South Korea's economy grew a revised 1.1 percent in the third quarter from the previous quarter, up from 0.9 percent growth estimated earlier, the central bank said on Friday, raising the chances of an interest rate rise.
The seasonally adjusted reading in gross domestic product for the July-September quarter, which was released before financial markets opened, follows growth of 0.8 percent in the second quarter and 1.2 percent in the first quarter.
Economists said the central bank, which had expressed concerns that an overheated local housing market could harm the financial and household sectors, would feel more free to raise borrowing costs as necessary.
"This raises the probability of an interest rate increase because the data eases worries about an economic slowdown, allowing the central bank to boost interest rates if it wants to and if housing prices remain firmer," said Kong Dong-rak, a fixed-income analyst at SK Securities.
"We expect the quarterly growth to maintain a pace of more than 1 percent next year, led by construction and exports. Our forecast is that interest rates will be raised as early as the first quarter (of 2007)."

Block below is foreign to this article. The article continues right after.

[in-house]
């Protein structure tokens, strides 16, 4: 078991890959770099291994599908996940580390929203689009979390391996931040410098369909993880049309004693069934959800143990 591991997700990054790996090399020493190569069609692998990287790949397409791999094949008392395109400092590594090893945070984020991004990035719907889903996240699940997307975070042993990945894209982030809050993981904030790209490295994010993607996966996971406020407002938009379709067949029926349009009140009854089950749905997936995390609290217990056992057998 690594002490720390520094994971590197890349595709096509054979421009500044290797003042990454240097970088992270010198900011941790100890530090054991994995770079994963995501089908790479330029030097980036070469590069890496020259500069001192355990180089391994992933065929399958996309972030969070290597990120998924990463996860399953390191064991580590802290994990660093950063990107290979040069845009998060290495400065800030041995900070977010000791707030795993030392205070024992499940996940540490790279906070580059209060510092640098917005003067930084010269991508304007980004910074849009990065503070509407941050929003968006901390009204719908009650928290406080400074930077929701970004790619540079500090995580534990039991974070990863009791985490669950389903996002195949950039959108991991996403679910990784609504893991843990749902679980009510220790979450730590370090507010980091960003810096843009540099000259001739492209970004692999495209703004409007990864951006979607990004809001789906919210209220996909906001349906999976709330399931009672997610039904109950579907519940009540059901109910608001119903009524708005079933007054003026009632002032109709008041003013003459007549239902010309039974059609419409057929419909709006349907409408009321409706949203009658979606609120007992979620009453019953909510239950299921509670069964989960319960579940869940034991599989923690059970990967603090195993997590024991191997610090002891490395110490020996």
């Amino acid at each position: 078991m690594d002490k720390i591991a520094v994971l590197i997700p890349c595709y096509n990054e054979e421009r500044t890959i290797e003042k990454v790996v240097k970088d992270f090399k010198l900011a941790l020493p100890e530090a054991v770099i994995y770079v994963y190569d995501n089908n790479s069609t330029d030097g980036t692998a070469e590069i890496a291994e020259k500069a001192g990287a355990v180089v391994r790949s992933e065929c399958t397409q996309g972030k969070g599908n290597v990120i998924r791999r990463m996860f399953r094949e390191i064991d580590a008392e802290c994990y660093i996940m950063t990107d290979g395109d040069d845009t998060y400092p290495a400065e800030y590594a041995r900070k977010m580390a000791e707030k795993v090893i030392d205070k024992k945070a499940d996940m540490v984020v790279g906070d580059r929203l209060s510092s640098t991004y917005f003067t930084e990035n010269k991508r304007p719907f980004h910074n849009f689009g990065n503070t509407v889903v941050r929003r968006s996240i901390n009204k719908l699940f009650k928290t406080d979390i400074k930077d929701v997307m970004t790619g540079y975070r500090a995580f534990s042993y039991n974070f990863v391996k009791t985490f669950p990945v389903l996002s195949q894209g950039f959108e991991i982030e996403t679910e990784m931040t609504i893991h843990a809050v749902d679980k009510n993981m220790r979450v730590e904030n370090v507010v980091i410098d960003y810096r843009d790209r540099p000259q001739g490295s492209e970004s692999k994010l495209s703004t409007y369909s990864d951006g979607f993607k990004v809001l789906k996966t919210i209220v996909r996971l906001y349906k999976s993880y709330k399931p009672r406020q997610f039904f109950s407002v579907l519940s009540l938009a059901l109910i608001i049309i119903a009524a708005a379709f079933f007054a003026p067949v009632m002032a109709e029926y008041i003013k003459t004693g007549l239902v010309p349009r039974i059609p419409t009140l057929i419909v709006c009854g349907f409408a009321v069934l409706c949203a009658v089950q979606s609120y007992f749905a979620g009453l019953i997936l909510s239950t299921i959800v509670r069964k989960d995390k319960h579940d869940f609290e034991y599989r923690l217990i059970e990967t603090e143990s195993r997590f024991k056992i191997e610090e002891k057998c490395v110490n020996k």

The annual growth rate for Asia's third-largest economy was also revised up to 4.8 percent from 4.6 percent first estimated by the Bank of Korea in October. It follows growth of 5.3 percent in the second quarter and 6.1 percent in the first.
Growth rates were revised higher in all major categories.
Finance Minister Kwon O-kyu said in November the annual economic growth rate for the third quarter would probably be revised upward due to a stronger-than-expected performance in
Both the central bank and the finance ministry have said annual GDP growth would slow next year after picking up to about percent this year from 4.0 percent in 2005.
The central bank raised interest rates to a five-year high of 4.50 percent in five steps between October last year and August this year.